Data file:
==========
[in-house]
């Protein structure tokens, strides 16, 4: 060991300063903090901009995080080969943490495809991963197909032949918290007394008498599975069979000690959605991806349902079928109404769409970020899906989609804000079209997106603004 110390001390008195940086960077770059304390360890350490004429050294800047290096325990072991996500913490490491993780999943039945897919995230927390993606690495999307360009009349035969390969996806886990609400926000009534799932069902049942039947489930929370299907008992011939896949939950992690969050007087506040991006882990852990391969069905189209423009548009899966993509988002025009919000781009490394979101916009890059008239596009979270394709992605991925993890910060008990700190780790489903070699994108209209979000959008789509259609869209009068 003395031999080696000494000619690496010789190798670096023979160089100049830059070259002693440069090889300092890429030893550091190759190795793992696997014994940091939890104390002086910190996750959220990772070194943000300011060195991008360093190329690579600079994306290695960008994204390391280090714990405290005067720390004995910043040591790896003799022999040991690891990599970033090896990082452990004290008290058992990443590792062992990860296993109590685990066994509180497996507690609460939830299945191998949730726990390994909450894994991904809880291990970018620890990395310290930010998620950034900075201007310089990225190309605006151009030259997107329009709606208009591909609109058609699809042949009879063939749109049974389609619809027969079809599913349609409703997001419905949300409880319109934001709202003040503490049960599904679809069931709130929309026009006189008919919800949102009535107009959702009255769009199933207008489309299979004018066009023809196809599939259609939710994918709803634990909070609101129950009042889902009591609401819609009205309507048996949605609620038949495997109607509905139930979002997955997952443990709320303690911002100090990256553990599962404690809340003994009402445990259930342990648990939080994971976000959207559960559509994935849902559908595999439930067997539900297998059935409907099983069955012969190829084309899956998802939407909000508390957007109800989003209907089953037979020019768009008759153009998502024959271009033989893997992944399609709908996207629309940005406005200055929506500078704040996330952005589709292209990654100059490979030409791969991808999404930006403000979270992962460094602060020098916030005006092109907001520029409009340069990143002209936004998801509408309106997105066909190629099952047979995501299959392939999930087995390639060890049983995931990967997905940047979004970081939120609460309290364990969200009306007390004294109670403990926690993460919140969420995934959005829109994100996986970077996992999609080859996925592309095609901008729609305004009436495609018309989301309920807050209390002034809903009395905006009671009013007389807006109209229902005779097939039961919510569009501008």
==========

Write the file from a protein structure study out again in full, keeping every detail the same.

[in-house]
């Protein structure tokens, strides 16, 4: 060991300063903090901009995080080969943490495809991963197909032949918290007394008498599975069979000690959605991806349902079928109404769409970020899906989609804000079209997106603004 110390001390008195940086960077770059304390360890350490004429050294800047290096325990072991996500913490490491993780999943039945897919995230927390993606690495999307360009009349035969390969996806886990609400926000009534799932069902049942039947489930929370299907008992011939896949939950992690969050007087506040991006882990852990391969069905189209423009548009899966993509988002025009919000781009490394979101916009890059008239596009979270394709992605991925993890910060008990700190780790489903070699994108209209979000959008789509259609869209009068 003395031999080696000494000619690496010789190798670096023979160089100049830059070259002693440069090889300092890429030893550091190759190795793992696997014994940091939890104390002086910190996750959220990772070194943000300011060195991008360093190329690579600079994306290695960008994204390391280090714990405290005067720390004995910043040591790896003799022999040991690891990599970033090896990082452990004290008290058992990443590792062992990860296993109590685990066994509180497996507690609460939830299945191998949730726990390994909450894994991904809880291990970018620890990395310290930010998620950034900075201007310089990225190309605006151009030259997107329009709606208009591909609109058609699809042949009879063939749109049974389609619809027969079809599913349609409703997001419905949300409880319109934001709202003040503490049960599904679809069931709130929309026009006189008919919800949102009535107009959702009255769009199933207008489309299979004018066009023809196809599939259609939710994918709803634990909070609101129950009042889902009591609401819609009205309507048996949605609620038949495997109607509905139930979002997955997952443990709320303690911002100090990256553990599962404690809340003994009402445990259930342990648990939080994971976000959207559960559509994935849902559908595999439930067997539900297998059935409907099983069955012969190829084309899956998802939407909000508390957007109800989003209907089953037979020019768009008759153009998502024959271009033989893997992944399609709908996207629309940005406005200055929506500078704040996330952005589709292209990654100059490979030409791969991808999404930006403000979270992962460094602060020098916030005006092109907001520029409009340069990143002209936004998801509408309106997105066909190629099952047979995501299959392939999930087995390639060890049983995931990967997905940047979004970081939120609460309290364990969200009306007390004294109670403990926690993460919140969420995934959005829109994100996986970077996992999609080859996925592309095609901008729609305004009436495609018309989301309920807050209390002034809903009395905006009671009013007389807006109209229902005779097939039961919510569009501008």